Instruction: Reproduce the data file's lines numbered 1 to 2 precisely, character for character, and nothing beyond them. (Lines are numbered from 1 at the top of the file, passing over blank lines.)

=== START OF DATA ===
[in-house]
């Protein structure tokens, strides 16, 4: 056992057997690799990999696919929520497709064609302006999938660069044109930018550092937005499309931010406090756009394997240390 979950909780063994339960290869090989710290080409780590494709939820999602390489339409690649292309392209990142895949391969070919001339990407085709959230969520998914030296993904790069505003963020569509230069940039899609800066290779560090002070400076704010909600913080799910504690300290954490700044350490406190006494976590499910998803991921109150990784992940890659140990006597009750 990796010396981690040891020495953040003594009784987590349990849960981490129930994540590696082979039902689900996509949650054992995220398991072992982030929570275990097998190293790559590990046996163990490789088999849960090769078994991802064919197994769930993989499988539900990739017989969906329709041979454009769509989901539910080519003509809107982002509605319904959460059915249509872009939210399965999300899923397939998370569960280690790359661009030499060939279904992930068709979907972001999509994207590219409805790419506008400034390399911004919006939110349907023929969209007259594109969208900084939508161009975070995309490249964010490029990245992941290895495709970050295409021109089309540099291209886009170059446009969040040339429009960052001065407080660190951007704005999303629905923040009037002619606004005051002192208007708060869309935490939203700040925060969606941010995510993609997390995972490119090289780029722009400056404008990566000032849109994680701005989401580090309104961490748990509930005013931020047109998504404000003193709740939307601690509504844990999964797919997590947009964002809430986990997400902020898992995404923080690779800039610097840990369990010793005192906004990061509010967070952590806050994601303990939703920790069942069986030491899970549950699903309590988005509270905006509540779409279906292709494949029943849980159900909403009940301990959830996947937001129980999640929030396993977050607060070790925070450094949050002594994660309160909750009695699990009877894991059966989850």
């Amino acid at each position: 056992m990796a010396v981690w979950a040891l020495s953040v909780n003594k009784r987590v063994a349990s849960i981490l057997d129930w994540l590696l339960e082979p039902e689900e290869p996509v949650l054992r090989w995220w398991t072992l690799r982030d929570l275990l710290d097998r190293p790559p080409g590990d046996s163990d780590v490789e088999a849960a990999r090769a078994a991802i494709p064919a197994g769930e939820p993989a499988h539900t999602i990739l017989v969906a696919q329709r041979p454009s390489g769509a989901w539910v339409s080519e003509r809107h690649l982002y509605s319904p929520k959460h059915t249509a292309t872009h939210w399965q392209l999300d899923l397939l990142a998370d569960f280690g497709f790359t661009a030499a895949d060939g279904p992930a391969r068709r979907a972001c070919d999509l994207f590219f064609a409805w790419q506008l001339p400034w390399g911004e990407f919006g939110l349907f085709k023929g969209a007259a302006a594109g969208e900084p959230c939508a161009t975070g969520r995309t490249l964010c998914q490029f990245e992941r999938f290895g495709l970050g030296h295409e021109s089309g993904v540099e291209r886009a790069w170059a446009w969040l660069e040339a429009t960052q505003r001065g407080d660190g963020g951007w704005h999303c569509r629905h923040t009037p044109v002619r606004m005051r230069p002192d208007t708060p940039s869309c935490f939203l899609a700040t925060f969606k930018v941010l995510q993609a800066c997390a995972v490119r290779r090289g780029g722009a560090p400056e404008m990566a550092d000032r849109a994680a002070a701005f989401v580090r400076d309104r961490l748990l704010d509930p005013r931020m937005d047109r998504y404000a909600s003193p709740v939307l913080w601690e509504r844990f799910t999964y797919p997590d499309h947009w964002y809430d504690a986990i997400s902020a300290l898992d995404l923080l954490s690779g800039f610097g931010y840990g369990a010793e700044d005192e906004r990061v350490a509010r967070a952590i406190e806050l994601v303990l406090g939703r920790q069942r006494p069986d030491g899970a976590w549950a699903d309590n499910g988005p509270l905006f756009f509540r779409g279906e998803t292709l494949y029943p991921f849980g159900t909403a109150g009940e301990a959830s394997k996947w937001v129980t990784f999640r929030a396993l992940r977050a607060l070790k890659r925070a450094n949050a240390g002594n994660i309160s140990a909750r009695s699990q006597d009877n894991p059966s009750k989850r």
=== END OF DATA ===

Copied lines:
[in-house]
């Protein structure tokens, strides 16, 4: 056992057997690799990999696919929520497709064609302006999938660069044109930018550092937005499309931010406090756009394997240390 979950909780063994339960290869090989710290080409780590494709939820999602390489339409690649292309392209990142895949391969070919001339990407085709959230969520998914030296993904790069505003963020569509230069940039899609800066290779560090002070400076704010909600913080799910504690300290954490700044350490406190006494976590499910998803991921109150990784992940890659140990006597009750 990796010396981690040891020495953040003594009784987590349990849960981490129930994540590696082979039902689900996509949650054992995220398991072992982030929570275990097998190293790559590990046996163990490789088999849960090769078994991802064919197994769930993989499988539900990739017989969906329709041979454009769509989901539910080519003509809107982002509605319904959460059915249509872009939210399965999300899923397939998370569960280690790359661009030499060939279904992930068709979907972001999509994207590219409805790419506008400034390399911004919006939110349907023929969209007259594109969208900084939508161009975070995309490249964010490029990245992941290895495709970050295409021109089309540099291209886009170059446009969040040339429009960052001065407080660190951007704005999303629905923040009037002619606004005051002192208007708060869309935490939203700040925060969606941010995510993609997390995972490119090289780029722009400056404008990566000032849109994680701005989401580090309104961490748990509930005013931020047109998504404000003193709740939307601690509504844990999964797919997590947009964002809430986990997400902020898992995404923080690779800039610097840990369990010793005192906004990061509010967070952590806050994601303990939703920790069942069986030491899970549950699903309590988005509270905006509540779409279906292709494949029943849980159900909403009940301990959830996947937001129980999640929030396993977050607060070790925070450094949050002594994660309160909750009695699990009877894991059966989850």